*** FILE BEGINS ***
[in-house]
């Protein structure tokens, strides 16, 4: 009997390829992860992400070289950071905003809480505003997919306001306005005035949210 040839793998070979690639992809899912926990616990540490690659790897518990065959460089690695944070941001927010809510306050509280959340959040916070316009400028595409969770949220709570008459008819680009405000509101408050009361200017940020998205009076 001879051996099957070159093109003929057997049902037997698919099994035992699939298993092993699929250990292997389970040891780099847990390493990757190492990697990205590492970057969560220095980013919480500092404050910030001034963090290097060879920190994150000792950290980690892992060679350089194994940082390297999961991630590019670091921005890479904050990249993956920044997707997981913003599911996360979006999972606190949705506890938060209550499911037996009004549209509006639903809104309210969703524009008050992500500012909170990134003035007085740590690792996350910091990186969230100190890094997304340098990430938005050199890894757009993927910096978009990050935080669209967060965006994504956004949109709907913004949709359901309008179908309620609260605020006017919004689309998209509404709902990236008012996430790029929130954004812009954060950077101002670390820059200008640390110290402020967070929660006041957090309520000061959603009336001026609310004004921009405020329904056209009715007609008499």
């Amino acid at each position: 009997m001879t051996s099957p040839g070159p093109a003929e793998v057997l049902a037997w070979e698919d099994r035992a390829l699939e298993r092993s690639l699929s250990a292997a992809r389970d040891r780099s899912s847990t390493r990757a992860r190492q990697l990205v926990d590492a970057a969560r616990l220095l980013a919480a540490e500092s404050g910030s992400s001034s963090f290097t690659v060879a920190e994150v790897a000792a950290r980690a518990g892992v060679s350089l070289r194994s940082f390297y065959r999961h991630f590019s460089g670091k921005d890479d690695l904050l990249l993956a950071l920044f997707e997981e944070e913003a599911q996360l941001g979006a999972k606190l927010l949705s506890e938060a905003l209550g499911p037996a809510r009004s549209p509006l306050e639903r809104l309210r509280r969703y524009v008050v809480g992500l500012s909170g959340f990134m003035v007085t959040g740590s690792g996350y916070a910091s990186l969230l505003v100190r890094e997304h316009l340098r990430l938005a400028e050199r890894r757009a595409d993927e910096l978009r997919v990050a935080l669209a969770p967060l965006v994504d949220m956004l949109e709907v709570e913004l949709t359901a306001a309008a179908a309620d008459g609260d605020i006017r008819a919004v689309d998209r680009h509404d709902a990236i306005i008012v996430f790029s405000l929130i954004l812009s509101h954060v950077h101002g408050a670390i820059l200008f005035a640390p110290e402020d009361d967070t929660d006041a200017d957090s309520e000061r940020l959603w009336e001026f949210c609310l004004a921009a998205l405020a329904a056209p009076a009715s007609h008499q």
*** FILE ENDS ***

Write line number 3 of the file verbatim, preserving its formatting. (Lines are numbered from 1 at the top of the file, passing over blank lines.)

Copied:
């Amino acid at each position: 009997m001879t051996s099957p040839g070159p093109a003929e793998v057997l049902a037997w070979e698919d099994r035992a390829l699939e298993r092993s690639l699929s250990a292997a992809r389970d040891r780099s899912s847990t390493r990757a992860r190492q990697l990205v926990d590492a970057a969560r616990l220095l980013a919480a540490e500092s404050g910030s992400s001034s963090f290097t690659v060879a920190e994150v790897a000792a950290r980690a518990g892992v060679s350089l070289r194994s940082f390297y065959r999961h991630f590019s460089g670091k921005d890479d690695l904050l990249l993956a950071l920044f997707e997981e944070e913003a599911q996360l941001g979006a999972k606190l927010l949705s506890e938060a905003l209550g499911p037996a809510r009004s549209p509006l306050e639903r809104l309210r509280r969703y524009v008050v809480g992500l500012s909170g959340f990134m003035v007085t959040g740590s690792g996350y916070a910091s990186l969230l505003v100190r890094e997304h316009l340098r990430l938005a400028e050199r890894r757009a595409d993927e910096l978009r997919v990050a935080l669209a969770p967060l965006v994504d949220m956004l949109e709907v709570e913004l949709t359901a306001a309008a179908a309620d008459g609260d605020i006017r008819a919004v689309d998209r680009h509404d709902a990236i306005i008012v996430f790029s405000l929130i954004l812009s509101h954060v950077h101002g408050a670390i820059l200008f005035a640390p110290e402020d009361d967070t929660d006041a200017d957090s309520e000061r940020l959603w009336e001026f949210c609310l004004a921009a998205l405020a329904a056209p009076a009715s007609h008499q």